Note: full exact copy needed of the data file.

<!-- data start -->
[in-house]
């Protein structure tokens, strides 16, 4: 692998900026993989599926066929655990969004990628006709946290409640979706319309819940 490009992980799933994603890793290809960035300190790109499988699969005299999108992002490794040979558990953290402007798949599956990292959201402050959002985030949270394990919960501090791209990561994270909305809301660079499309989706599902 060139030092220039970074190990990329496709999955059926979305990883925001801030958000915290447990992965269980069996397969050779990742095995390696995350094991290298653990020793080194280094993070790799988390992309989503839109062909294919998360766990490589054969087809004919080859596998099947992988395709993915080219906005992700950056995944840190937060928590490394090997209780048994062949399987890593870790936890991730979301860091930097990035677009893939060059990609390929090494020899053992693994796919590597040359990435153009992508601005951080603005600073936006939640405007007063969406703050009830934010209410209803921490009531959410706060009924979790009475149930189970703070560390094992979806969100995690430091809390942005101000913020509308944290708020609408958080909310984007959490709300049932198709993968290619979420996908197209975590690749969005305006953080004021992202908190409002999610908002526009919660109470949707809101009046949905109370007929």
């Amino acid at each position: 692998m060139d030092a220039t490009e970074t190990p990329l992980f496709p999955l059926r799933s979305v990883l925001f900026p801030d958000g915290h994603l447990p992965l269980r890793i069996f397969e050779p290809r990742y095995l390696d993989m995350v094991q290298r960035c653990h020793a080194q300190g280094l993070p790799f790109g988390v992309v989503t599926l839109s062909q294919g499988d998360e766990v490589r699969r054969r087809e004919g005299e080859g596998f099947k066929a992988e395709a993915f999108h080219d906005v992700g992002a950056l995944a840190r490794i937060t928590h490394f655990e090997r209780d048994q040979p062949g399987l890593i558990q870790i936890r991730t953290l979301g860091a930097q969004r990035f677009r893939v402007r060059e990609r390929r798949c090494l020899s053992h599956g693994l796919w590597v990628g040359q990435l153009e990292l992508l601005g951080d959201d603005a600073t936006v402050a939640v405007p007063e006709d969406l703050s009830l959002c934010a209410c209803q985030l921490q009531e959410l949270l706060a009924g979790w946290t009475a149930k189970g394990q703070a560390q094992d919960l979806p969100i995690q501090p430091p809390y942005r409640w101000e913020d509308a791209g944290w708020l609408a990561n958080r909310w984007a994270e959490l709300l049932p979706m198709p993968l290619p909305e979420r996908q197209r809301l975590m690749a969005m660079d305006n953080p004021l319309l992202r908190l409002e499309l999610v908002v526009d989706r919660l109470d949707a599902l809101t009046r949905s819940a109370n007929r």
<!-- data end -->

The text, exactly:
[in-house]
């Protein structure tokens, strides 16, 4: 692998900026993989599926066929655990969004990628006709946290409640979706319309819940 490009992980799933994603890793290809960035300190790109499988699969005299999108992002490794040979558990953290402007798949599956990292959201402050959002985030949270394990919960501090791209990561994270909305809301660079499309989706599902 060139030092220039970074190990990329496709999955059926979305990883925001801030958000915290447990992965269980069996397969050779990742095995390696995350094991290298653990020793080194280094993070790799988390992309989503839109062909294919998360766990490589054969087809004919080859596998099947992988395709993915080219906005992700950056995944840190937060928590490394090997209780048994062949399987890593870790936890991730979301860091930097990035677009893939060059990609390929090494020899053992693994796919590597040359990435153009992508601005951080603005600073936006939640405007007063969406703050009830934010209410209803921490009531959410706060009924979790009475149930189970703070560390094992979806969100995690430091809390942005101000913020509308944290708020609408958080909310984007959490709300049932198709993968290619979420996908197209975590690749969005305006953080004021992202908190409002999610908002526009919660109470949707809101009046949905109370007929």
């Amino acid at each position: 692998m060139d030092a220039t490009e970074t190990p990329l992980f496709p999955l059926r799933s979305v990883l925001f900026p801030d958000g915290h994603l447990p992965l269980r890793i069996f397969e050779p290809r990742y095995l390696d993989m995350v094991q290298r960035c653990h020793a080194q300190g280094l993070p790799f790109g988390v992309v989503t599926l839109s062909q294919g499988d998360e766990v490589r699969r054969r087809e004919g005299e080859g596998f099947k066929a992988e395709a993915f999108h080219d906005v992700g992002a950056l995944a840190r490794i937060t928590h490394f655990e090997r209780d048994q040979p062949g399987l890593i558990q870790i936890r991730t953290l979301g860091a930097q969004r990035f677009r893939v402007r060059e990609r390929r798949c090494l020899s053992h599956g693994l796919w590597v990628g040359q990435l153009e990292l992508l601005g951080d959201d603005a600073t936006v402050a939640v405007p007063e006709d969406l703050s009830l959002c934010a209410c209803q985030l921490q009531e959410l949270l706060a009924g979790w946290t009475a149930k189970g394990q703070a560390q094992d919960l979806p969100i995690q501090p430091p809390y942005r409640w101000e913020d509308a791209g944290w708020l609408a990561n958080r909310w984007a994270e959490l709300l049932p979706m198709p993968l290619p909305e979420r996908q197209r809301l975590m690749a969005m660079d305006n953080p004021l319309l992202r908190l409002e499309l999610v908002v526009d989706r919660l109470d949707a599902l809101t009046r949905s819940a109370n007929r």